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Michel Foucault

Born Paul-Michel Foucault Oct 15 1926 in Poitiers, France.

He grew up during WWII, being aged 14 during the Nazi
After the war Foucault gained entry into the prestigious cole
Normale Suprieure, the traditional gateway to an academic
career in the humanities in France.
During his time at ENS he suffered acute depression. During this
time he chased another student with a knife, attempted suicide
and also revealed his homosexuality. In this period he saw a
psychiatrist and subsequently became fascinated by Psychology
and began reading Freud and the Kinsey reports.
Gaining a degree in psychology along with a degree in
Philosophy, he became obsessed with Rorschach tests and when
he began teaching the subject, often subjected his students to
French Philosopher and Historian
Professor of History of systems of Thought ,College De France.
Post- Structuralist and Post-Modernist.

Foucaults writings
of Knowledge

Power of

of self

Major Works:
1954 Mental Illness and Psychology
1955 Madness and Civilization: A History of Insanity in the
Age of Reason
1963 The Birth of the Clinic: An Archaeology of Medical
1966 The Order of Things: An Archaeology of Human
1969 Archaeology of Power
1975 Discipline and Punish: The Birth of the Prison
1976 The History of Sexuality:
Vol I: The Will to Knowledge
Vol II: The Use of Pleasure
Vol III: The Care of the Self

Madness and Civilization

Foucault describes how, as leprosy disappeared in society,

madness took over the position.
Places where once the sick would be were desolate and sterile.
Towards the end of the middle ages all the leprosy houses that
were built all over Europe had no inmates.
In the 17th Century, Foucault describes what he calls the Great
Confinement. This was when one out one hundred inhabitants of
the city was confined.
Madmen were put into this regime for a century and a half.
In the 18th century, madness became to be seen as the opposite
of Reason.
The mad seemed to become almost animal like, and were treated
like this.
It was not until the 19th Century , Madness became a mental

Discipline and Punish

This book is a study through time of the soul and body in political,
judicial and scientific fields, particularly in relation to punishment
and power over, and within the body.
Foucault charts the shift in punishment from the spectacle of public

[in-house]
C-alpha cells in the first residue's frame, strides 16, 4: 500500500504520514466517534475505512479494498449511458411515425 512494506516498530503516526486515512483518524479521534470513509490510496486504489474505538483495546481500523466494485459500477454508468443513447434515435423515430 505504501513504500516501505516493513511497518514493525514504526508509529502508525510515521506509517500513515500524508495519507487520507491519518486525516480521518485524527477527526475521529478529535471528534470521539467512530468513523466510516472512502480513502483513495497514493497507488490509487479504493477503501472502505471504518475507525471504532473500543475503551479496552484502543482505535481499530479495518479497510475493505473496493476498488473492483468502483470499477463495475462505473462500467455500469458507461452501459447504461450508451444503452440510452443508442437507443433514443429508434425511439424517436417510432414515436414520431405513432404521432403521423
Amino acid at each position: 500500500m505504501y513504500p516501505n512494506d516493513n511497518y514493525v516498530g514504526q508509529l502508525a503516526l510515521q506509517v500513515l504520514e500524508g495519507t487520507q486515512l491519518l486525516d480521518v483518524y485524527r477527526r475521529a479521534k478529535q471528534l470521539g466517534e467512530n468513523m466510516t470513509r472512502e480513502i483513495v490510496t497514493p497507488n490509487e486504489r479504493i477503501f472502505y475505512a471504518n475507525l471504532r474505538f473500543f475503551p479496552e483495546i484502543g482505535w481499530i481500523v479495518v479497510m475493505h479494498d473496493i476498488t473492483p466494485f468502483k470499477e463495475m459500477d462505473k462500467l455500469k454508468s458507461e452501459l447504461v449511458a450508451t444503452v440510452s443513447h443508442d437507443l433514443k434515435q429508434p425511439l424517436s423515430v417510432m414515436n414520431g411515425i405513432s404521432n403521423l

torture before the 1800s to obsessive over-regulation in prisons.
Foucault begins by comparing a public execution from 1757 to an
account of prison rules from 1837.
Disappearance of torture.
Punishment as spectacle disappeared; the exhibition of prisoner
sand the public execution ended.
The certainty of punishment, and not its horror, deters one from
committing a crime.
. Executions were made painless by drugs.
Deprive the prisoner from rights.

Public --------------- Hidden place

The consequences
o Punishment moves from everyday
perception to abstract consciousness
o The role of body In punishment
o Replacement of executioner with technician,
doctors, chaplains, psychiatrist and
o Punish require knowledge
o Panopticism, surveillance, examination,

The History of Sexuality

Written in three volumes as an attempt to

understand the experience of sexuality in modern
Western culture.
The project inquired into sexuality, pleasure and
friendship in the Ancient, Christian and Modern
Volume one: The History of Sexuality: An
Introduction challenges the repressive hypothesis.
why do we say we are sexually repressed?
What led us to show that sex is something we hide?
And why do w talk about sex all the time?

Key Concepts

Power and Institutions: Foucaults work is largely concerned with the relation between social structures and
institutions and the individual. The relationship between the individual and the institution is where we find
power operating most clearly.
Archaeology: The Archaeology of the human sciences investigates how the concept of humanity itself had
evolved and become an object of our knowledge. The term Archaeology, meaning the unearthing of the
hidden structure of knowledge particular to a certain period; in simpler terms, the unconscious prejudgements
that limit our thoughts.
Biopower: Refers to the practice of modern states and their regulation of their subjects through "an explosion
of numerous and diverse techniques for achieving the subjugations of bodies and the control of populations".
The term first appeared in The Will to Knowledge, Foucaults first volume of The History of Sexuality. In both
Foucaults work and the work of later theorists it has been used to refer to practices of public health,
regulation of heredity, and risk regulation.
Episteme: The underground grid or network which allows thought to organize itself. Each historical period
had its own episteme. It limits the totality of experience, knowledge and truth, and governs each science in
one period.
Govermentality: The analysis of who can govern and who is governed, but also the means by which that
shaping of someone elses activities is achieved, i.e, the psychologist talks about the madman and the doctor
about the patients, but never the other way round, because what they have to say has already been ruled
irrelevant. This idea links to knowledge and power.
Disciplinary society: The way power operates in different forms of regime at particular historical periods, for
example, the way a crime may be punished today compared to previous periods in history and how they
differ; from public execution and spectacle, to confinement and surveillance. This idea also relates to the
mechanisms of power.

Key themes of Foucaults